Tuesday, October 23, 2007

the end of the world: then and now, and maybe later

images:wikipedia, calendars of the world

Exhibit One, from our wiki friends:

1844Millerites and members of the Seventh-day Adventist Church* were greatly disappointed that Jesus did not return as predicted by American preacher William Miller (pictured).

The Great Disappointment was a major event in the history of the Millerites, a Christian denomination, in the United States. Around 50,000 people joined the movement that was to receive Jesus on October 22nd ,1844. Based on an interpretation of the event portrayed in Daniel 8:14, they waited to see the Second Coming as the event that was to be fulfilled on the appointed day. The specific passage reads, in the (King James Bible), as: And he said unto me, Unto two thousand and three hundred days; then shall the sanctuary be cleansed. (Daniel 8:14)

The Great Disappointment is viewed as an example of how the psychological phenomenon of cognitive dissonance manifests itself through failed prophecies which often arise in a religious context. The theory was proposed by Leon Festinger to describe the formation of new beliefs and increased proselytizing in order to reduce the tension, or dissonance, that results from failed prophecies. According to the theory, believers experienced tension following the failure of Jesus' reappearance in 1844 which led to a variety of new explanations. The various solutions form a part of the teachings of the different groups that outlived the disappointment.

Initially I wanted to post this on Monday, i.e. October 22nd, but Rob had a really nice post up and I figured I didn't want to steal his thunder by announcing the end of the world, especially since, if you're 163 years late-- what's one more day? (sometimes, I like to put things off. Other times I just find I have to. One way or another it seems like the story of my life...)

Anyway: I really wish people would make more of a fuss about (the history of)the end of the world, because I think we're living in another day and age when millenarian looniness seems to be screwing with people's thinking, and a reminder of past foolishness in this area strikes me as pretty useful.

About 10 years ago I was working at such-and-such a place, and many of my co-workers were preoccupied with some dubious best-seller about hidden numerical codes in the bible, and they would invite me to their home-study sessions-cum-get-togethers in which (I guess) they discussed this, or prayed, or who knows what. (I never went.)

While I don't know particularly much about the history of religions, my impression is that the afore mentioned William Miller was the trouble maker who started the modern craze over end-times eschatology, whereas Christianity pre-Bill Miller tended to de-emphasize the rubbing of our hands together with messed-up glee and the hoping for the end of creation and the fiery deaths of people who weren't us.

(Long before I'd heard of Leon Festinger and cognitive dissonance I had a hard to define sense of unease about people who grooved on the end times-- how can it possibly be psychologically healthy to aspire all the usual things people aspire to, to make a life for themselves and maybe get married and have kids and plan aspire for the kids to have happy futures while you are simultaneously taught to long for the destruction of civilization?)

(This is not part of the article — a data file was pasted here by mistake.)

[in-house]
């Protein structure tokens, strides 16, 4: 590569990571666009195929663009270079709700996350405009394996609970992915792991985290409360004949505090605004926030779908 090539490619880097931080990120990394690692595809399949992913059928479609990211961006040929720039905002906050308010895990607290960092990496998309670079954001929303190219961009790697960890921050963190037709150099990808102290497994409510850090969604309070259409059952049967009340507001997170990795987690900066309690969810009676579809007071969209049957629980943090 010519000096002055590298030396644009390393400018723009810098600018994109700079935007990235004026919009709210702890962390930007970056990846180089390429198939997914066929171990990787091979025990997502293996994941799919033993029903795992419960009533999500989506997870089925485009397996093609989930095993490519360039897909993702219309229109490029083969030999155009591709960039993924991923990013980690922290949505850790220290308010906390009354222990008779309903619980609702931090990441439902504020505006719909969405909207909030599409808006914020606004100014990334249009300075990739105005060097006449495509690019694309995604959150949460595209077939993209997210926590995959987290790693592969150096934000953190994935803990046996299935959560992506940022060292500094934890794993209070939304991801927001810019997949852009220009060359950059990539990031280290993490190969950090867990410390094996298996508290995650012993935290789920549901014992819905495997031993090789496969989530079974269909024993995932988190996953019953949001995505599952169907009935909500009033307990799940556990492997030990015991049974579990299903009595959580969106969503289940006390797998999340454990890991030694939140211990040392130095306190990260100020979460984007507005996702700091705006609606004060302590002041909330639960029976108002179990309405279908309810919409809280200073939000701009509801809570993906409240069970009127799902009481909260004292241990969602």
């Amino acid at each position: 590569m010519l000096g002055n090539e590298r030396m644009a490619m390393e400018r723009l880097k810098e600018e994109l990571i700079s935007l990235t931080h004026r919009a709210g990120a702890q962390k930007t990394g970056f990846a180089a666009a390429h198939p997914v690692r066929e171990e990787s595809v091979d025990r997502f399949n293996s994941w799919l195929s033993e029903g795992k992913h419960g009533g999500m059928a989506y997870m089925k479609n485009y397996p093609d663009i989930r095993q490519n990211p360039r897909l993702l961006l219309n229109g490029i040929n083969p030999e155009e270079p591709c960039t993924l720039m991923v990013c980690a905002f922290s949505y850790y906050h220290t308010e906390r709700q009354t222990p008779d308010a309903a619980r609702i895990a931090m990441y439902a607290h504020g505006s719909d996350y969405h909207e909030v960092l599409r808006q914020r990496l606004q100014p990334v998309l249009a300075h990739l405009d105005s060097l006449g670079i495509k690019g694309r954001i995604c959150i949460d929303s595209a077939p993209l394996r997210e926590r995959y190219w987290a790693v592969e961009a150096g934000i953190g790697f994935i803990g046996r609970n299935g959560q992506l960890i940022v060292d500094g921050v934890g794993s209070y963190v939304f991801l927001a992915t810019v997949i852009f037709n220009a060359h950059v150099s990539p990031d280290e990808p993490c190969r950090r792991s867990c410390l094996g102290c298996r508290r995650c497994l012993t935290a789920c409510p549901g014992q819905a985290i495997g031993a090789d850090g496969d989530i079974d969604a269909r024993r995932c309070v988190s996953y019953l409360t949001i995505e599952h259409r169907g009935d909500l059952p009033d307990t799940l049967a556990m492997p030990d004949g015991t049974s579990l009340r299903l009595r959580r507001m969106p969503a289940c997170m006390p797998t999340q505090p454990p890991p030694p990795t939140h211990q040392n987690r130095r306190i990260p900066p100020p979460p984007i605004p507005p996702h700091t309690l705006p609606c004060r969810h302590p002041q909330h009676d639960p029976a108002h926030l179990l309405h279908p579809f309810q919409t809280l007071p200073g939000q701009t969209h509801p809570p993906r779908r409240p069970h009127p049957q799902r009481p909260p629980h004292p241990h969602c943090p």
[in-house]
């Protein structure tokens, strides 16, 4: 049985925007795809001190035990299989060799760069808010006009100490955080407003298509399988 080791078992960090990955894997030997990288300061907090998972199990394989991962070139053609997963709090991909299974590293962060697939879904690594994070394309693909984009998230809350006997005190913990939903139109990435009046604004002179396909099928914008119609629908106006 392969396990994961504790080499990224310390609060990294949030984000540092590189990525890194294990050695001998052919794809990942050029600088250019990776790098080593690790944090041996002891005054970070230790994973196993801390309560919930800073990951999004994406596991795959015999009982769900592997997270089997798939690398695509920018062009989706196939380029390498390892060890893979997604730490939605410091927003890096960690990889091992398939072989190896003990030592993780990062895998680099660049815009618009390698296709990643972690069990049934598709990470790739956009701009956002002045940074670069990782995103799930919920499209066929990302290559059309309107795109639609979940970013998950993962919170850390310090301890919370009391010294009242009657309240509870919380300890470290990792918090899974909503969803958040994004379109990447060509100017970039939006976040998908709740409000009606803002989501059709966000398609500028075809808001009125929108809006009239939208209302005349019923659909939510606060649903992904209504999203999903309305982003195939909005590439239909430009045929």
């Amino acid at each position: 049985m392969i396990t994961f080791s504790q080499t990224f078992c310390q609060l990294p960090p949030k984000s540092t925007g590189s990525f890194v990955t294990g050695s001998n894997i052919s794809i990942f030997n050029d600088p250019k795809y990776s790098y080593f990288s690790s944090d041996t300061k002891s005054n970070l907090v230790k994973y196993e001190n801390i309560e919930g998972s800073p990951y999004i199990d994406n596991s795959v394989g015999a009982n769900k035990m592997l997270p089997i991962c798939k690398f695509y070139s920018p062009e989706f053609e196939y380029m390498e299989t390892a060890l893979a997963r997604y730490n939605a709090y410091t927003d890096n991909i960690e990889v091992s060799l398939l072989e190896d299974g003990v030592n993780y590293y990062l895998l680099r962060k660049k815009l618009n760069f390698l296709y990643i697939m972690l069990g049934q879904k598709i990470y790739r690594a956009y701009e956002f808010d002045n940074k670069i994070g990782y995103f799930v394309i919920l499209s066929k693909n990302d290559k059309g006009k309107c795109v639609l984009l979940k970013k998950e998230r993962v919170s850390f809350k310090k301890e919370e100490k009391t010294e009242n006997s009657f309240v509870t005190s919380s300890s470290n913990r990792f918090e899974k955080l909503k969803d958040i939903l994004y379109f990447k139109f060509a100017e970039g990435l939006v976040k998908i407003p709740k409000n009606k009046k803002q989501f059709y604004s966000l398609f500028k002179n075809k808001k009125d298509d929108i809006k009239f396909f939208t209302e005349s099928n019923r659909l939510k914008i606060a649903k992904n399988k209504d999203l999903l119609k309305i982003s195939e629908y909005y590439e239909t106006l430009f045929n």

Exhibit 2, from Calendars of the World:

When will the Islamic calendar overtake the Gregorian calendar?

As the year in the Islamic calendar is about 11 days shorter than the year in the Christian calendar, the Islamic years are slowly gaining in on the Christian years. But it will be many years before the two coincide. The 1st day of the 5th month of C.E. 20874 in the Gregorian calendar will also be (approximately) the 1st day of the 5th month[Jumada al-awwal] of AH 20874 of the Islamic calendar.

May 1st, 20874.

About 2 years ago I came across this interesting nugget o' knowledge. It occurred to me that maybe for the religious numbers crunchers who appear so eager for Armageddon the convergence of the Christian and Islamic calendars, due in a mere 18,867 years, might be the signal from God they were looking for. And, instead of getting hyped-up to wreck the world and all that rot, they're supposed to make sure the world lasts at least another 18,800 plus years, with naturally occurring fresh water and air, trees and flowers, animals still roaming free, and maybe some peace on earth and a convergence of religions and men.

Now, I am not a religious sort per se, and I'm definitely not trying to suggest some sort of half-baked spiritual movement. We have those in abundance, and they don't strike me as being terribly useful. Call it a wistful thought experiment, designed to provoke or soothe or both. It would be nice if we could stick around and manage to civilize ourselves-- but could we do it in a mere 18,800 odd years?

*10.24 addendum: Herbert Ford notes in the comments that the Seventh Day Adventists were not formally established until 1863. (Actually the Wikipedia entry on the 7th Day Adventists notes this as well, although it describes them as having evolved from the Millerites.)

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